Researchers Demo How to Build Nearly Invisible Backdoor in Computer Chips
Dark Reading (06/06/16) Jai Vijayan
University of Michigan (U-M) researchers have demonstrated a method that would enable a cyberattacker to install a virtually undetectable backdoor on a microprocessor during the fabrication process that could be exploited later to gain access to systems running the compromised chips. The method is the first fabrication-time processor attack of its kind and the first to show an analog attack is substantially smaller and stealthier than a digital attack. The attack involves the addition of a single, altered logic gate to a chip that is ready for fabrication and the use of an extremely stealthy process for triggering changes in the gate's functionality so it eventually acts in a malicious manner. The attack is nearly undetectable because it involves no significant changes to the chip's circuitry or design, according to the U-M researchers. The altered logic gate is designed to switch from off to on when the accumulated charge in the capacitor reaches a certain pre-defined threshold. "If the wire toggles infrequently, the capacitor voltage stays near zero volts due to natural charge leakage," the researchers say. However, when the wire is toggled frequently, the capacitor begins to charge and eventually reaches a voltage threshold that causes the gate to flip to a malicious state.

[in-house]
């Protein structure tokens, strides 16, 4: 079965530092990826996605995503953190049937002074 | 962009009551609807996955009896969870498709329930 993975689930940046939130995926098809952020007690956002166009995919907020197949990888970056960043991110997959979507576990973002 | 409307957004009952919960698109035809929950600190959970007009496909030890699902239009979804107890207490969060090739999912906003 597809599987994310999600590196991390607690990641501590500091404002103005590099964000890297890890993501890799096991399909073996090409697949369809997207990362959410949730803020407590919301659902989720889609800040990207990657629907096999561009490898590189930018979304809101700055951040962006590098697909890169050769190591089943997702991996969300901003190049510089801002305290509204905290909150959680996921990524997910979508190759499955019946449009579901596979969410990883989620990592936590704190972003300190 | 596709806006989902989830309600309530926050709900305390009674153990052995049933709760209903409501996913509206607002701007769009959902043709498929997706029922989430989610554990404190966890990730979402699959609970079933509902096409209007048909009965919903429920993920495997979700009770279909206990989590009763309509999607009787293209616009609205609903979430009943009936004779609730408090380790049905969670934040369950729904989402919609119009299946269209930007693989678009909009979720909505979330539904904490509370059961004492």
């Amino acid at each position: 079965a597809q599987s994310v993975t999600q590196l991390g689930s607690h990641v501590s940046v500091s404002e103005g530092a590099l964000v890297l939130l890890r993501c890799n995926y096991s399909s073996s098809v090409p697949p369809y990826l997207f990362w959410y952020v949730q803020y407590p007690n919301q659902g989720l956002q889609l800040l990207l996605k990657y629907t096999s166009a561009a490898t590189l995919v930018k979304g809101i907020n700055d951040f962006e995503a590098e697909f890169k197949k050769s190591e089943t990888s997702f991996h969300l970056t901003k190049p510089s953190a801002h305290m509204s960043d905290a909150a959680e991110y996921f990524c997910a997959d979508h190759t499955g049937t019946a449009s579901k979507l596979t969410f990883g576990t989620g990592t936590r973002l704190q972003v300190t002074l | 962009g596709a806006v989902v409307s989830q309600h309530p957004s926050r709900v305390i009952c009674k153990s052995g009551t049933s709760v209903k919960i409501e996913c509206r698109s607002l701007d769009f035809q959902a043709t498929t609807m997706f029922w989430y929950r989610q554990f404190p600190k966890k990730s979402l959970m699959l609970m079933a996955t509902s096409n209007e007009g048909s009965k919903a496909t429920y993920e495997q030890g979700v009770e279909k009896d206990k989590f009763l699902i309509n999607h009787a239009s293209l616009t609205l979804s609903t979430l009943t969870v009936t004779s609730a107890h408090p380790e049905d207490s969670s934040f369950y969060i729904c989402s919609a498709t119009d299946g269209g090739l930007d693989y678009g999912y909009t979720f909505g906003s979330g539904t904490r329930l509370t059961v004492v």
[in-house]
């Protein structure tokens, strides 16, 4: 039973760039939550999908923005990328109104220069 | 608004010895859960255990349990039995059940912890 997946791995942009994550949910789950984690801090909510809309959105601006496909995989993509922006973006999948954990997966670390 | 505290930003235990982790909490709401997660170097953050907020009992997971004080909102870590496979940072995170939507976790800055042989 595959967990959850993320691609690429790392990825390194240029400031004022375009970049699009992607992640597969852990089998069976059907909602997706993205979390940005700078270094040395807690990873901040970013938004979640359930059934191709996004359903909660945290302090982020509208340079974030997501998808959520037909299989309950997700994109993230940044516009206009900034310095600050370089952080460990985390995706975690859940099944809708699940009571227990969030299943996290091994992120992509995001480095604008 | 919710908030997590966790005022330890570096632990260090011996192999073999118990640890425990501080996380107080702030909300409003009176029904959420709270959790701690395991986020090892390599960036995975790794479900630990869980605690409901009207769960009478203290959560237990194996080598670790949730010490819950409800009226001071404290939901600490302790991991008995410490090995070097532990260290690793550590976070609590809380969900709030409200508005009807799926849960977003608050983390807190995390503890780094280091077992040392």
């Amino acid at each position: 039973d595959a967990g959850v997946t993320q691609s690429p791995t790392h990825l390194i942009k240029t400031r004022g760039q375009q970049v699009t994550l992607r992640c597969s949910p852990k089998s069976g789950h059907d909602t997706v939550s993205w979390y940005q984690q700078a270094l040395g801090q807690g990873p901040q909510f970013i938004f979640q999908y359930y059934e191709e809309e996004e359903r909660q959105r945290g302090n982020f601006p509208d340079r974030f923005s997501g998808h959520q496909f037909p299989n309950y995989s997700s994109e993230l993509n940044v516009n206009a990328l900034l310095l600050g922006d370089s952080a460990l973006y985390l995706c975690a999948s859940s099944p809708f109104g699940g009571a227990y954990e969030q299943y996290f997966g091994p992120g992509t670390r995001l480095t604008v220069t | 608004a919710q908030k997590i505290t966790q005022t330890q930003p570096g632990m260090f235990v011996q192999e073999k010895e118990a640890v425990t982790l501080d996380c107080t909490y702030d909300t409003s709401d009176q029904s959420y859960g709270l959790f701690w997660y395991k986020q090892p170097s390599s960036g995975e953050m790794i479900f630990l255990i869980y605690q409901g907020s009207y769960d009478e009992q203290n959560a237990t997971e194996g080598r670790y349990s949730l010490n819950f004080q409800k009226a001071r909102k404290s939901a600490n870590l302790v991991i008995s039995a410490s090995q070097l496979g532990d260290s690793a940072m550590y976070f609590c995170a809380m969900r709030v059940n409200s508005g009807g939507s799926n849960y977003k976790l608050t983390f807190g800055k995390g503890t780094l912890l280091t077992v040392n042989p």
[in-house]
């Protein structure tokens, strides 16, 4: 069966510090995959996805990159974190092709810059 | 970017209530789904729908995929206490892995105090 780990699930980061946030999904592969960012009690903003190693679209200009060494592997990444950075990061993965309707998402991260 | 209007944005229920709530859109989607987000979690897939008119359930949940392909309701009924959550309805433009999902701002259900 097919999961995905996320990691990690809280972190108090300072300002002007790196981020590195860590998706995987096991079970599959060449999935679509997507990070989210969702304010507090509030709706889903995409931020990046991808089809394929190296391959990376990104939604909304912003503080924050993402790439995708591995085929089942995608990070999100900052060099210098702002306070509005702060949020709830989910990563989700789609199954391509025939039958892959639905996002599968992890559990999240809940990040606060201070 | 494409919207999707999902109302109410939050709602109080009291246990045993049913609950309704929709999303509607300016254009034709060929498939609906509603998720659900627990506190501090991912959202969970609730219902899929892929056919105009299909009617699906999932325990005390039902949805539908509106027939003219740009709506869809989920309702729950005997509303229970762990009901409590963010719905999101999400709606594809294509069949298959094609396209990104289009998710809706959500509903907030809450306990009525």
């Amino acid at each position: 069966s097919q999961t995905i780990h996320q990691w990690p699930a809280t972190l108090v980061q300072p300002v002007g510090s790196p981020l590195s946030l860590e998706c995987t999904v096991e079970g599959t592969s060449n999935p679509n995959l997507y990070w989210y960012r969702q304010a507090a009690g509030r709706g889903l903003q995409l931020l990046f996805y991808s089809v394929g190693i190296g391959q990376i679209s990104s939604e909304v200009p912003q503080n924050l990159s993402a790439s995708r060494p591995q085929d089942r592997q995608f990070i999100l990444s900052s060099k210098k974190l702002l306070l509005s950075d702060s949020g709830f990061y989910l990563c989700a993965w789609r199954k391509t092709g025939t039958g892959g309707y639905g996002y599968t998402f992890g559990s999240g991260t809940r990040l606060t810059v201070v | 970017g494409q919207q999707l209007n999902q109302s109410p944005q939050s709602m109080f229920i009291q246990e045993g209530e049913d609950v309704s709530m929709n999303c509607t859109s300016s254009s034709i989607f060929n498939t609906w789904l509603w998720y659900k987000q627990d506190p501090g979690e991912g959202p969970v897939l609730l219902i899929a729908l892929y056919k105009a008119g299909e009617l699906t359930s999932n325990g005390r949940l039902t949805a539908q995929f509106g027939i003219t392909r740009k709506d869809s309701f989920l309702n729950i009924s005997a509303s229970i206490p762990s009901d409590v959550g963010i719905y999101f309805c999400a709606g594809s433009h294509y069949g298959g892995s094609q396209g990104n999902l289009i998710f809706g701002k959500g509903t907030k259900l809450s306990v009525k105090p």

Microsoft Finds Cancer Clues in Search Queries
The New York Times (06/07/16) John Markoff
Microsoft researchers have shown that by analyzing search engine queries, they may be able to identify pancreatic cancer sufferers before they have been diagnosed. "We asked ourselves, 'If we heard the whispers of people online, would it provide strong evidence or a clue that something's going on?'" says Microsoft's Eric Horvitz. Starting with Bing searches indicating someone had been diagnosed with the disease, the researchers went backward to look for previous inquiries that could have shown the user was experiencing symptoms prior to diagnosis. They estimate they can identify between 5 percent and 15 percent of pancreatic cases, with false positive rates as low as one in 100,000. Horvitz says the basis of the research is the Microsoft team's ability to precisely differentiate between searches that are casual or anxiety-driven, and authentic searches for specific symptoms by people who are undergoing them. One possible next step would be to organize a health service in which users would permit their searches to be gathered, enabling researchers to screen for questions that indicate warning-flag symptoms. "The question [is], 'What might we do? Might there be a Cortana for health some day?'" Horvitz says.
Advanced Game Theory Goes to Work for Homeland Security
Government Computer News (06/07/16) Patrick Marshall